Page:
Today's blog post was written by Troy Oliveira, Principal Developer at Sonoma Partners.
In part 1 of this series, we briefly discussed the need for territory management and discussed how account teams could be a simple solution for solving your organization’s needs. But what if you’re looking for a solution that is a little more automated? A little more robust? Enterprise Territory Management might be the solution that you are looking for.
Enterprise Territory Management
If account teams were simplistic, Enterprise Territory Management falls on the exact opposite end of the spectrum.
Enterprise Territory Management is an incredibly powerful rule-based engine that allows for multi-level territory assignment that allows for companies to set up a highly structured model for assigning accounts to one or more territories.
Enterprise Territory Management (ETM) has several moving parts and can be daunting. The core components of ETM include the Model itself, Territories & Account Assignment Rules.
When setting up a territory model, the world is your oyster. First and foremost, the model is a hierarchy that can be utilized to describe relationships between the territories. Organizations are free to structure this hierarchy however they want; it can be flat with all territories on the same level or it can been very tiered breaking down territories into very specific segments. There is an overall maximum of 1,000 territories in the model, but that is the only system limitation. If your organization needs a model with more than 1,000 territories in the model, I would argue the model may need to be revisited to determine whether it is practical from a complexity and maintenance perspective.
Territories are the bridges that are used by the model for building out the relationship between accounts and user. Territories can be established in a manner that allows them to be completely isolated or, like the model itself, to be configured to inherit assignment rules from territories above them in the hierarchy.
Users are assigned to territories. Much like account teams, you can define roles for territory users. The users assigned will be granted the increased permissions to all accounts that are associated to the territory.
Account Assignment Rules
If territories are the bridge that relates accounts to users, Account Assignment Rules are the nuts and bolts that assemble the bridge and give it shape. Account Assignment Rules are filters that are applied against account data to determine which accounts should be selected as part of territory. The structure of these rules is very similar to the filtering used for List Views, Reports, and Workflows/Processes.
The assignment rules are then associated to territories. There are a couple things to keep in mind when thinking about associating assignment rules to territories. First, territories are not required to have an assignment rule; there might be territories in the hierarchy that merely show overall relationship or organization structure. Second, when multiple assignment rules are assigned to a territory, both rules need to evaluate as “true” for an account to be assigned to that territory. Last, depending on how extensive your model is, there may be scenarios in which accounts can be assigned to multiple territories.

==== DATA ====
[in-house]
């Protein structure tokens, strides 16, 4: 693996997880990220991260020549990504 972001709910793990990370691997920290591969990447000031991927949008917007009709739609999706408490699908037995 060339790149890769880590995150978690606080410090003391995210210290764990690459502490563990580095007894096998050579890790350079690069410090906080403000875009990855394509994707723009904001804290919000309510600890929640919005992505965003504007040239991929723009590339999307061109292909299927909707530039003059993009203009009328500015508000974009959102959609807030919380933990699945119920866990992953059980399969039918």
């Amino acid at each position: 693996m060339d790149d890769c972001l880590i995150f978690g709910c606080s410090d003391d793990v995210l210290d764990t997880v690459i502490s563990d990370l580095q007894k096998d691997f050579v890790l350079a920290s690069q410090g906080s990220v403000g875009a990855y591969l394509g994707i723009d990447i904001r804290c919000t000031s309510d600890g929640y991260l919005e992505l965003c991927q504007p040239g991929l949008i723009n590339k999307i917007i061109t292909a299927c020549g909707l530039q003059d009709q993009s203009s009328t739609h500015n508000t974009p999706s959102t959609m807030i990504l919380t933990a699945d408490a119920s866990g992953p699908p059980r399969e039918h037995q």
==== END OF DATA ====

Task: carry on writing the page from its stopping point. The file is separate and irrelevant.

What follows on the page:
How It All Works
Once a territory has been defined and activated, the administrator will need to initiate an initial assignment for accounts that already exist in the system (“Run Rules”). We recommend performing this initial assignment during non-business hours as Salesforce performs a great deal of heavy lifting generating the appropriate sharing rules to associate the accounts > territories > users.
As soon as the model is active, any new accounts will automatically be assigned to the appropriate territories. By default, once the account is assigned to territories, the relationship is set until the rules are manually run again. If your organization's territory model and assignment rules are set up in a way that requires accounts to move to different territories as data changes, that is possible with a little bit of configuration.
On each account page layout, you have the ability to configure the account to re-evaluate the assignment rules. As an additional level of configurability, there is an additional option that is made available on accounts that allow users to signify that specific accounts should be exempt from re-evaluations of assignment rules. This can be particularly helpful when there is potential that an account could change territories when there is an opportunity in progress so that the team working the opportunity can continue working it without fear that the account will be re-assigned.
Just like with account teams, Salesforce also provides the ability to filter the My Accounts to filter on "My Territories Accounts." Similar to account teams, these filters are also available when building reports.
As with everything, there are some limitations involved with Enterprise Territory Management. The most common of these involves the definition of account assignment rules and fall into the realm of “practical” limitations. For example, if your model involves defining territories at a postal code level, there are limitations to the size of the account assignment rules that cause problems when trying to handle all possible postal codes.
Wow, a lot of detail here. Let’s look at a condensed pros/cons list:
Now that we’ve looked at account teams and Enterprise Territory Management, what if neither option is 100% what you need for your organization? Next time, we’ll take a look at custom solutions for territory management.
If you have any questions about Enterprise Territory Management or need help implementing your solution with Salesforce, please contact us.